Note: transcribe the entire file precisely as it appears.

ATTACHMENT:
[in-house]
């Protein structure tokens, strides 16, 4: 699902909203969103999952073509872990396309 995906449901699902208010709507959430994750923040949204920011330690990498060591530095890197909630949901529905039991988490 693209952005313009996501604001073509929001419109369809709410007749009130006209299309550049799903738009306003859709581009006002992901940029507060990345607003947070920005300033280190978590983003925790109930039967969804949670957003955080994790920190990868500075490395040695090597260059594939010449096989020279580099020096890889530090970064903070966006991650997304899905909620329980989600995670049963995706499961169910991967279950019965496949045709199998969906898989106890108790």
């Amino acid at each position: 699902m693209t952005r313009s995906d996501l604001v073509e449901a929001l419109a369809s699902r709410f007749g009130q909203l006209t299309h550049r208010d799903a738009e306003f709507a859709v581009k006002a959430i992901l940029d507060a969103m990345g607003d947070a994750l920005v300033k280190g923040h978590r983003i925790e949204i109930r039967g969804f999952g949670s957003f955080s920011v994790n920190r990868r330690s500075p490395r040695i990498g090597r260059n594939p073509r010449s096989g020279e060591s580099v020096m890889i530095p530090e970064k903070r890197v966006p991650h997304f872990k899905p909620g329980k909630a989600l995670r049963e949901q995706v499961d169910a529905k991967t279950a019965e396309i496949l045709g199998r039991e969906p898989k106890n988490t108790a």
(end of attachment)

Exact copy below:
[in-house]
């Protein structure tokens, strides 16, 4: 699902909203969103999952073509872990396309 995906449901699902208010709507959430994750923040949204920011330690990498060591530095890197909630949901529905039991988490 693209952005313009996501604001073509929001419109369809709410007749009130006209299309550049799903738009306003859709581009006002992901940029507060990345607003947070920005300033280190978590983003925790109930039967969804949670957003955080994790920190990868500075490395040695090597260059594939010449096989020279580099020096890889530090970064903070966006991650997304899905909620329980989600995670049963995706499961169910991967279950019965496949045709199998969906898989106890108790």
């Amino acid at each position: 699902m693209t952005r313009s995906d996501l604001v073509e449901a929001l419109a369809s699902r709410f007749g009130q909203l006209t299309h550049r208010d799903a738009e306003f709507a859709v581009k006002a959430i992901l940029d507060a969103m990345g607003d947070a994750l920005v300033k280190g923040h978590r983003i925790e949204i109930r039967g969804f999952g949670s957003f955080s920011v994790n920190r990868r330690s500075p490395r040695i990498g090597r260059n594939p073509r010449s096989g020279e060591s580099v020096m890889i530095p530090e970064k903070r890197v966006p991650h997304f872990k899905p909620g329980k909630a989600l995670r049963e949901q995706v499961d169910a529905k991967t279950a019965e396309i496949l045709g199998r039991e969906p898989k106890n988490t108790a």